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Day After Reading Activity & Discussion.   SWBAT compare Mathilde’s actual life with the one she desires, and explain how the author develops her character.

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Presentation on theme: "Day After Reading Activity & Discussion.   SWBAT compare Mathilde’s actual life with the one she desires, and explain how the author develops her character."— Presentation transcript:

1 Day After Reading Activity & Discussion

2   SWBAT compare Mathilde’s actual life with the one she desires, and explain how the author develops her character through descriptions, actions, and dialogue.  SWBAT identify one theme of “The Necklace” and explain how the author uses irony to convey this theme.  SWBAT use details from the text to draw conclusions about the society in which Mathilde lives and explain how the author uses the social setting to convey another theme of “The Necklace”.  SWBAT take a stance on which theme they believe Maupassant is chiefly concerned with conveying and, as such, argue whether Mathilde deserves her fate. Objectives:

3   Wrote about life’s inexplicable, illogical, and contradictory catastrophes.  Some of his best work came from his experience fighting in the Franco-Prussian war and from being a civil servant.  Lived an extravagant life which later led to debt.  He wrote 6 novels and over 300 short stories which all painted a picture of French life at the end of the nineteenth century. Meet Guy de Maupassant

4   The story takes place in Paris, France in the late 1800’s  In the nineteenth century a very rigid class structure defined the Parisian society.  The average worker earned less that 900 francs a year.  Aristocrats  Wealthy/ Large Estates/ Servants  Earned hundreds of thousands of francs yearly  Middle Class  Merchants/ Clerks/ Others  Lived in a modest home and could afford 1-2 servants  Peasants & Servants  Worked for the rich and farmed the land  The average worker earned less that 900 francs a year.  Currently 1 franc is worth 95 cents. The Necklace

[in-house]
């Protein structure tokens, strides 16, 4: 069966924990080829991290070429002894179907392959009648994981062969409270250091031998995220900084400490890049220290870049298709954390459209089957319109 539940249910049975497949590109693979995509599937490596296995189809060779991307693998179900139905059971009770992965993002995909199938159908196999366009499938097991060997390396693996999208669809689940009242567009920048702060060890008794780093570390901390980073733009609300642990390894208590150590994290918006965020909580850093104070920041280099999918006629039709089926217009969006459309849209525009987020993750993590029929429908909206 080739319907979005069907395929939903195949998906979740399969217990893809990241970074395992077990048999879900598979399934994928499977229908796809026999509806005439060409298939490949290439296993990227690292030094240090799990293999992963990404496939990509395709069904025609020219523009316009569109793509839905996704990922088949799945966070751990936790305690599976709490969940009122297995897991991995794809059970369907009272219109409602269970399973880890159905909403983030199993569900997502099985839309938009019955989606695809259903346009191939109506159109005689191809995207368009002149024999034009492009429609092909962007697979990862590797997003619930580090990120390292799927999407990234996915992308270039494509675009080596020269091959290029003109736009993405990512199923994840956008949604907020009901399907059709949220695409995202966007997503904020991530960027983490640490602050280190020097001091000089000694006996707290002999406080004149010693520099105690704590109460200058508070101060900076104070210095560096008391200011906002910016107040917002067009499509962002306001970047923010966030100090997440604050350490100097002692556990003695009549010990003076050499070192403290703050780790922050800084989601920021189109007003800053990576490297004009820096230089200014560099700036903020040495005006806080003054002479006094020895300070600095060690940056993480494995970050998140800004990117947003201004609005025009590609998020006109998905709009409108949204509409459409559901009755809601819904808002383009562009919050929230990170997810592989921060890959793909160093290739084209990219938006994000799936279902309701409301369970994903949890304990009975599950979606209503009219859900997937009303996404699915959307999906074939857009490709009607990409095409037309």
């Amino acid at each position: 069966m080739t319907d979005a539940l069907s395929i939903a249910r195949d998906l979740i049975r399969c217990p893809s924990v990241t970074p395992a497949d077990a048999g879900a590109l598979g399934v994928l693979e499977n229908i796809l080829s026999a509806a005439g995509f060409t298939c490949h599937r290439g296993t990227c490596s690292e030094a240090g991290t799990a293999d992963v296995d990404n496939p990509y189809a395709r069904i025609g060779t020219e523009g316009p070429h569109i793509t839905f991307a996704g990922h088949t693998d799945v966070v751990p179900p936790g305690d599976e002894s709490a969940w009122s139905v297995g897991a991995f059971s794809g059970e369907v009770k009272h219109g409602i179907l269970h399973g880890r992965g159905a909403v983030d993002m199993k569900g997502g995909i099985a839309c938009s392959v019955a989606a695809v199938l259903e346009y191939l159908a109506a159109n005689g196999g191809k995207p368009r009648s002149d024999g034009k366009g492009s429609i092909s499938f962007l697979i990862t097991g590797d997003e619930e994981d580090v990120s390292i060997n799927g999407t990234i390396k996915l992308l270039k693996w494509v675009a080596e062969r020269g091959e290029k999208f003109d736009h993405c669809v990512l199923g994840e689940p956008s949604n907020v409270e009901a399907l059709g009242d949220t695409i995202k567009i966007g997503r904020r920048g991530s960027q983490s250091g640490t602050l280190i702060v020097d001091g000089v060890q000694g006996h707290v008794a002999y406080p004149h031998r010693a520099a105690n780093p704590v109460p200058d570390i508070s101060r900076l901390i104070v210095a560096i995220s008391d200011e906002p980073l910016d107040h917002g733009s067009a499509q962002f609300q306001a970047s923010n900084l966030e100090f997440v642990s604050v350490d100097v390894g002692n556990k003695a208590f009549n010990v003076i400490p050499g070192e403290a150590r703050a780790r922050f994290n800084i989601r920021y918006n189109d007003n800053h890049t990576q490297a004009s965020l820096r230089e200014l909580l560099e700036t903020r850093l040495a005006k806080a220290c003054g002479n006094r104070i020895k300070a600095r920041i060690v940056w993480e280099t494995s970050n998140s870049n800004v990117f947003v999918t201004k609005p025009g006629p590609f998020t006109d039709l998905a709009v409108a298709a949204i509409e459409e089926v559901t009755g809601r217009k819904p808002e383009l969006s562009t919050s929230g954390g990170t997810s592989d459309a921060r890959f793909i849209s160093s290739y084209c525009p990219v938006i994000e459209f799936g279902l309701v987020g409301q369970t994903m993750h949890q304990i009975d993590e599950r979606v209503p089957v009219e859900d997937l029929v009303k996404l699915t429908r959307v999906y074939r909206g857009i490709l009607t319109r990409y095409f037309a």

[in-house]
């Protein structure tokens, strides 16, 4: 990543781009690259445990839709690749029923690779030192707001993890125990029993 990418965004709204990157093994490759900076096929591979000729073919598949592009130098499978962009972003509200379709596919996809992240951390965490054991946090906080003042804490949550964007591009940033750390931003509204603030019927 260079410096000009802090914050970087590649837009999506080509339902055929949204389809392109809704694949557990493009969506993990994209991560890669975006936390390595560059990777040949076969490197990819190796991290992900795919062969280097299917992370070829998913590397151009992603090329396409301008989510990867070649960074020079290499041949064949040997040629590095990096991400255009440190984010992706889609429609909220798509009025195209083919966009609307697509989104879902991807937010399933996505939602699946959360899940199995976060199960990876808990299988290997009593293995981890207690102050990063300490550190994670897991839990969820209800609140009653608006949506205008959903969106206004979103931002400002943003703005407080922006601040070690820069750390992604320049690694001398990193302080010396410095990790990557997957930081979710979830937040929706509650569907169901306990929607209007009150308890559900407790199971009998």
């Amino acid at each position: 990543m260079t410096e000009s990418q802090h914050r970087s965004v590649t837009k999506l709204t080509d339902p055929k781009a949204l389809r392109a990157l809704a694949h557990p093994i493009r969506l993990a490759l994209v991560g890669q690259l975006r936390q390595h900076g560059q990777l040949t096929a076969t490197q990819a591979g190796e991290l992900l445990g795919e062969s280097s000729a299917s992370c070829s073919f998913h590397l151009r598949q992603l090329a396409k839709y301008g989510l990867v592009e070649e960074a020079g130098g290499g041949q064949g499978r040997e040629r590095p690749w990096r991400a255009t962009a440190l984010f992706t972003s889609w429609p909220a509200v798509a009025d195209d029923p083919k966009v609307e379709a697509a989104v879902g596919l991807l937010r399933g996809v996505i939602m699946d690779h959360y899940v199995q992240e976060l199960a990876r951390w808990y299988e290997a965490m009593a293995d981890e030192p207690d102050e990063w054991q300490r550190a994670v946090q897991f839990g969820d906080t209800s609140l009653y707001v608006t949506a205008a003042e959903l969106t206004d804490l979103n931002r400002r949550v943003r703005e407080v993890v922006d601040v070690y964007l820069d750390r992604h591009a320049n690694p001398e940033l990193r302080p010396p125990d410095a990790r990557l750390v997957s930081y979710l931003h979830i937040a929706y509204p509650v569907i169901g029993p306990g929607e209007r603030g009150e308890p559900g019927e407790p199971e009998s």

5   Theme: The moral of the story or the lesson that the author is trying to get the reader to see.  Sometimes this has something to do with understanding the background of the story and knowing what was going on at the time the author was writing. What is the author trying to convey?

6   Student should use details from paragraph 1-5 to form initial impressions of who Mathilde is as a character and how that differs from who she wants to be. Characterization

7  SHE was one of those pretty and charming girls, born by a blunder of destiny in a family of employees. She had no dowry, no expectations, no means of being known, understood, loved, married by a man rich and distinguished; and she let them make a match for her with a little clerk in the Department of Education.Education 1 She was simple since she could not be adorned; but she was unhappy as though kept out of her own class; for women have no caste and no descent, their beauty, their grace, and their charm serving them instead of birth and fortune. Their native keenness, their instinctive elegance, their flexibility of mind, are their only hierarchy; and these make the daughters of the people the equals of the most lofty dames. Paragraphs 1-2

8  She suffered intensely, feeling herself born for every delicacy and every luxury. She suffered from the poverty of her dwelling, from the worn walls, the abraded chairs, the ugliness of the stuffs. All these things, which another woman of her caste would not even have noticed, tortured her and made her indignant. The sight of the little girl from Brittany who did her humble housework awoke in her desolated regrets and distracted dreams. She let her mind dwell on the quiet vestibules, hung with Oriental tapestries, lighted by tall lamps of bronze, and on the two tall footmen in knee breeches who dozed in the large armchairs, made drowsy by the heat of the furnace. She let her mind dwell on the large parlors, decked with old silk, with their delicate furniture, supporting precious bric-a-brac, and on the coquettish little rooms, perfumed, prepared for the five o’clock chat with the most intimate friends, men well known and sought after, whose attentions all women envied and desired.the furnace 3 When she sat down to dine, before a tablecloth three days old, in front of her husband, who lifted the cover of the tureen, declaring with an air of satisfaction, “Ah, the good pot-au-feu. I don’t know anything better than that,” she was thinking of delicate repasts, with glittering silver, with tapestries peopling the walls with ancient figures and with strange birds in a fairy-like forest; she was thinking of exquisite dishes, served in marvelous platters, of compliment whispered and heard with a sphinx-like smile, while she was eating the rosy flesh of a trout or the wings of a quail. 4 She had no dresses, no jewelry, nothing. And she loved nothing else; she felt herself made for that only. She would so much have liked to please, to be envied, to be seductive and sought after. Paragraphs 3-5